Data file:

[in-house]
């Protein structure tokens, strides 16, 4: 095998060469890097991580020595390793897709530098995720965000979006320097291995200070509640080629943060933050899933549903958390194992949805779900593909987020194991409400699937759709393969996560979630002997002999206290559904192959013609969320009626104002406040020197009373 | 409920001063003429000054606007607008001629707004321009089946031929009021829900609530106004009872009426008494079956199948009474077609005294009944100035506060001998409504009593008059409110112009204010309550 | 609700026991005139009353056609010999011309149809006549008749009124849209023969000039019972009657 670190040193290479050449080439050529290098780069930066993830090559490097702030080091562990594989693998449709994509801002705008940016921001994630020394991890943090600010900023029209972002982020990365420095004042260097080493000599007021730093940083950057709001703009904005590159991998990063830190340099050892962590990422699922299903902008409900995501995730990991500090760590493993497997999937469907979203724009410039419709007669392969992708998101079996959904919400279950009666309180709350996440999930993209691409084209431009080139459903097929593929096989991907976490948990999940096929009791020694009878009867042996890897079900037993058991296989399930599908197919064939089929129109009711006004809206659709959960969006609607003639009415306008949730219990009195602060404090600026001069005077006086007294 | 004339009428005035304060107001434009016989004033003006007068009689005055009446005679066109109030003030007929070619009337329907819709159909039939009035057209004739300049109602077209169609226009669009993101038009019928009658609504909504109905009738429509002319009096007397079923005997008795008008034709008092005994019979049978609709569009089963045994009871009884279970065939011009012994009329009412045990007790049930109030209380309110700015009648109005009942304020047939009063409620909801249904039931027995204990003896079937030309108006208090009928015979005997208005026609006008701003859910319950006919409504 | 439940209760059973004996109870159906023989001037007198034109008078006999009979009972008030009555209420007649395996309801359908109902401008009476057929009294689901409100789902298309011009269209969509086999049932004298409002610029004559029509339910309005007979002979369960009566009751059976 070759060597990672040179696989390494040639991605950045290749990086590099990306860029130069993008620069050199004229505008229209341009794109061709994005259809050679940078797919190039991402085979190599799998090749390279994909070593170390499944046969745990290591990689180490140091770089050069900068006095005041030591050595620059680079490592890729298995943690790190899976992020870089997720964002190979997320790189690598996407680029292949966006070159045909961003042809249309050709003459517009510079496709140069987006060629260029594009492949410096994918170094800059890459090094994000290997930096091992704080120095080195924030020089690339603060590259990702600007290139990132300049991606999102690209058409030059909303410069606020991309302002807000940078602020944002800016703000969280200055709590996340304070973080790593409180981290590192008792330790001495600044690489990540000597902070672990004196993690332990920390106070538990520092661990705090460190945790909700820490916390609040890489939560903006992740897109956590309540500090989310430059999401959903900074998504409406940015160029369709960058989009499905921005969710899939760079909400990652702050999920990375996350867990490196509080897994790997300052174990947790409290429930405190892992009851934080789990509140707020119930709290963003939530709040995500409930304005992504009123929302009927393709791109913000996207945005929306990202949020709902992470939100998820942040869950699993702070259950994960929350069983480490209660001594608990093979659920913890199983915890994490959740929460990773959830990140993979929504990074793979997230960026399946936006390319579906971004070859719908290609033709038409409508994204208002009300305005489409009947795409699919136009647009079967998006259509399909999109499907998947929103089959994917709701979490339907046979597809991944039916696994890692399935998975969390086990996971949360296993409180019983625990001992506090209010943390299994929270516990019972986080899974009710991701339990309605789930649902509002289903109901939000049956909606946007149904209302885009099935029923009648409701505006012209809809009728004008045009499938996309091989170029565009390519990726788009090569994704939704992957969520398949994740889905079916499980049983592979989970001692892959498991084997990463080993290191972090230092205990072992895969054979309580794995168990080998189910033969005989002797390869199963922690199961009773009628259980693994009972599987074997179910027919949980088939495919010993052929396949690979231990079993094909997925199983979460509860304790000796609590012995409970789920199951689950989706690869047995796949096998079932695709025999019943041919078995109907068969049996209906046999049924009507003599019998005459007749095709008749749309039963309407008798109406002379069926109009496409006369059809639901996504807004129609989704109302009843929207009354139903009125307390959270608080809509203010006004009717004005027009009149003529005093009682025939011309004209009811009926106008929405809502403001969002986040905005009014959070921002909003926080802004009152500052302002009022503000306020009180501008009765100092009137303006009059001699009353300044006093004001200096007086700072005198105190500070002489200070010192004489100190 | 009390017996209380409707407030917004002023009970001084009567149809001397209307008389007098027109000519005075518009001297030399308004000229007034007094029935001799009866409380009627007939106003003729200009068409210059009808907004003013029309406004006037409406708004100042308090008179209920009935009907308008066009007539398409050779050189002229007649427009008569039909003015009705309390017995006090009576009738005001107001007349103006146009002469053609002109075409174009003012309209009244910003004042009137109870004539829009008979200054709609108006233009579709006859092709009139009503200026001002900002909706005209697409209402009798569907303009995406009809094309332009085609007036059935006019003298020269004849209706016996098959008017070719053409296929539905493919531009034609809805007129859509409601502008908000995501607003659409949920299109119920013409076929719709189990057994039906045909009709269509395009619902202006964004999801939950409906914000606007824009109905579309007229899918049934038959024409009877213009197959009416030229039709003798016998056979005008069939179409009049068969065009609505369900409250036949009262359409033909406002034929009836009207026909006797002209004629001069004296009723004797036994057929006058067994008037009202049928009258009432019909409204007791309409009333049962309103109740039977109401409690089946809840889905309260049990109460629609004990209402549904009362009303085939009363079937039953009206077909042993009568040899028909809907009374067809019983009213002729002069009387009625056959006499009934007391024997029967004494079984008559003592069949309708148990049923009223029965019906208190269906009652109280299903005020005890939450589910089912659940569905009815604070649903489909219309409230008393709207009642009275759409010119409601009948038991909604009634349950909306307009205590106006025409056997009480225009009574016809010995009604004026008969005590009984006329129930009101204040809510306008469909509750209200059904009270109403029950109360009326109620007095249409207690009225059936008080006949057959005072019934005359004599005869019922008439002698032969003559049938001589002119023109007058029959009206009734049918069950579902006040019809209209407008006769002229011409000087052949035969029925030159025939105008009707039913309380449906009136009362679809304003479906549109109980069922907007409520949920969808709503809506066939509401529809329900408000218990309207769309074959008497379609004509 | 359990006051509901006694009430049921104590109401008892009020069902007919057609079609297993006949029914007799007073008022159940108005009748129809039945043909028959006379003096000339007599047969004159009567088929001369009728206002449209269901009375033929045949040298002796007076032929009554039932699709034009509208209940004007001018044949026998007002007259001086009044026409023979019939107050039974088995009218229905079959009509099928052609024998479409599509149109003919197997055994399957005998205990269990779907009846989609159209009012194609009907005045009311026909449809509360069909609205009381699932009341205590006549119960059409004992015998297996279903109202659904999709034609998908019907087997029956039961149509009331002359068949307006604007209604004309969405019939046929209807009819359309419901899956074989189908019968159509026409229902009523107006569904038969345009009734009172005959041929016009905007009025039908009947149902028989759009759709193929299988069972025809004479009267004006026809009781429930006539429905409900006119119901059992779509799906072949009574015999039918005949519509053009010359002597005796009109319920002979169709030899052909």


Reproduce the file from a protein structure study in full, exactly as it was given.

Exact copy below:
[in-house]
């Protein structure tokens, strides 16, 4: 095998060469890097991580020595390793897709530098995720965000979006320097291995200070509640080629943060933050899933549903958390194992949805779900593909987020194991409400699937759709393969996560979630002997002999206290559904192959013609969320009626104002406040020197009373 | 409920001063003429000054606007607008001629707004321009089946031929009021829900609530106004009872009426008494079956199948009474077609005294009944100035506060001998409504009593008059409110112009204010309550 | 609700026991005139009353056609010999011309149809006549008749009124849209023969000039019972009657 670190040193290479050449080439050529290098780069930066993830090559490097702030080091562990594989693998449709994509801002705008940016921001994630020394991890943090600010900023029209972002982020990365420095004042260097080493000599007021730093940083950057709001703009904005590159991998990063830190340099050892962590990422699922299903902008409900995501995730990991500090760590493993497997999937469907979203724009410039419709007669392969992708998101079996959904919400279950009666309180709350996440999930993209691409084209431009080139459903097929593929096989991907976490948990999940096929009791020694009878009867042996890897079900037993058991296989399930599908197919064939089929129109009711006004809206659709959960969006609607003639009415306008949730219990009195602060404090600026001069005077006086007294 | 004339009428005035304060107001434009016989004033003006007068009689005055009446005679066109109030003030007929070619009337329907819709159909039939009035057209004739300049109602077209169609226009669009993101038009019928009658609504909504109905009738429509002319009096007397079923005997008795008008034709008092005994019979049978609709569009089963045994009871009884279970065939011009012994009329009412045990007790049930109030209380309110700015009648109005009942304020047939009063409620909801249904039931027995204990003896079937030309108006208090009928015979005997208005026609006008701003859910319950006919409504 | 439940209760059973004996109870159906023989001037007198034109008078006999009979009972008030009555209420007649395996309801359908109902401008009476057929009294689901409100789902298309011009269209969509086999049932004298409002610029004559029509339910309005007979002979369960009566009751059976 070759060597990672040179696989390494040639991605950045290749990086590099990306860029130069993008620069050199004229505008229209341009794109061709994005259809050679940078797919190039991402085979190599799998090749390279994909070593170390499944046969745990290591990689180490140091770089050069900068006095005041030591050595620059680079490592890729298995943690790190899976992020870089997720964002190979997320790189690598996407680029292949966006070159045909961003042809249309050709003459517009510079496709140069987006060629260029594009492949410096994918170094800059890459090094994000290997930096091992704080120095080195924030020089690339603060590259990702600007290139990132300049991606999102690209058409030059909303410069606020991309302002807000940078602020944002800016703000969280200055709590996340304070973080790593409180981290590192008792330790001495600044690489990540000597902070672990004196993690332990920390106070538990520092661990705090460190945790909700820490916390609040890489939560903006992740897109956590309540500090989310430059999401959903900074998504409406940015160029369709960058989009499905921005969710899939760079909400990652702050999920990375996350867990490196509080897994790997300052174990947790409290429930405190892992009851934080789990509140707020119930709290963003939530709040995500409930304005992504009123929302009927393709791109913000996207945005929306990202949020709902992470939100998820942040869950699993702070259950994960929350069983480490209660001594608990093979659920913890199983915890994490959740929460990773959830990140993979929504990074793979997230960026399946936006390319579906971004070859719908290609033709038409409508994204208002009300305005489409009947795409699919136009647009079967998006259509399909999109499907998947929103089959994917709701979490339907046979597809991944039916696994890692399935998975969390086990996971949360296993409180019983625990001992506090209010943390299994929270516990019972986080899974009710991701339990309605789930649902509002289903109901939000049956909606946007149904209302885009099935029923009648409701505006012209809809009728004008045009499938996309091989170029565009390519990726788009090569994704939704992957969520398949994740889905079916499980049983592979989970001692892959498991084997990463080993290191972090230092205990072992895969054979309580794995168990080998189910033969005989002797390869199963922690199961009773009628259980693994009972599987074997179910027919949980088939495919010993052929396949690979231990079993094909997925199983979460509860304790000796609590012995409970789920199951689950989706690869047995796949096998079932695709025999019943041919078995109907068969049996209906046999049924009507003599019998005459007749095709008749749309039963309407008798109406002379069926109009496409006369059809639901996504807004129609989704109302009843929207009354139903009125307390959270608080809509203010006004009717004005027009009149003529005093009682025939011309004209009811009926106008929405809502403001969002986040905005009014959070921002909003926080802004009152500052302002009022503000306020009180501008009765100092009137303006009059001699009353300044006093004001200096007086700072005198105190500070002489200070010192004489100190 | 009390017996209380409707407030917004002023009970001084009567149809001397209307008389007098027109000519005075518009001297030399308004000229007034007094029935001799009866409380009627007939106003003729200009068409210059009808907004003013029309406004006037409406708004100042308090008179209920009935009907308008066009007539398409050779050189002229007649427009008569039909003015009705309390017995006090009576009738005001107001007349103006146009002469053609002109075409174009003012309209009244910003004042009137109870004539829009008979200054709609108006233009579709006859092709009139009503200026001002900002909706005209697409209402009798569907303009995406009809094309332009085609007036059935006019003298020269004849209706016996098959008017070719053409296929539905493919531009034609809805007129859509409601502008908000995501607003659409949920299109119920013409076929719709189990057994039906045909009709269509395009619902202006964004999801939950409906914000606007824009109905579309007229899918049934038959024409009877213009197959009416030229039709003798016998056979005008069939179409009049068969065009609505369900409250036949009262359409033909406002034929009836009207026909006797002209004629001069004296009723004797036994057929006058067994008037009202049928009258009432019909409204007791309409009333049962309103109740039977109401409690089946809840889905309260049990109460629609004990209402549904009362009303085939009363079937039953009206077909042993009568040899028909809907009374067809019983009213002729002069009387009625056959006499009934007391024997029967004494079984008559003592069949309708148990049923009223029965019906208190269906009652109280299903005020005890939450589910089912659940569905009815604070649903489909219309409230008393709207009642009275759409010119409601009948038991909604009634349950909306307009205590106006025409056997009480225009009574016809010995009604004026008969005590009984006329129930009101204040809510306008469909509750209200059904009270109403029950109360009326109620007095249409207690009225059936008080006949057959005072019934005359004599005869019922008439002698032969003559049938001589002119023109007058029959009206009734049918069950579902006040019809209209407008006769002229011409000087052949035969029925030159025939105008009707039913309380449906009136009362679809304003479906549109109980069922907007409520949920969808709503809506066939509401529809329900408000218990309207769309074959008497379609004509 | 359990006051509901006694009430049921104590109401008892009020069902007919057609079609297993006949029914007799007073008022159940108005009748129809039945043909028959006379003096000339007599047969004159009567088929001369009728206002449209269901009375033929045949040298002796007076032929009554039932699709034009509208209940004007001018044949026998007002007259001086009044026409023979019939107050039974088995009218229905079959009509099928052609024998479409599509149109003919197997055994399957005998205990269990779907009846989609159209009012194609009907005045009311026909449809509360069909609205009381699932009341205590006549119960059409004992015998297996279903109202659904999709034609998908019907087997029956039961149509009331002359068949307006604007209604004309969405019939046929209807009819359309419901899956074989189908019968159509026409229902009523107006569904038969345009009734009172005959041929016009905007009025039908009947149902028989759009759709193929299988069972025809004479009267004006026809009781429930006539429905409900006119119901059992779509799906072949009574015999039918005949519509053009010359002597005796009109319920002979169709030899052909």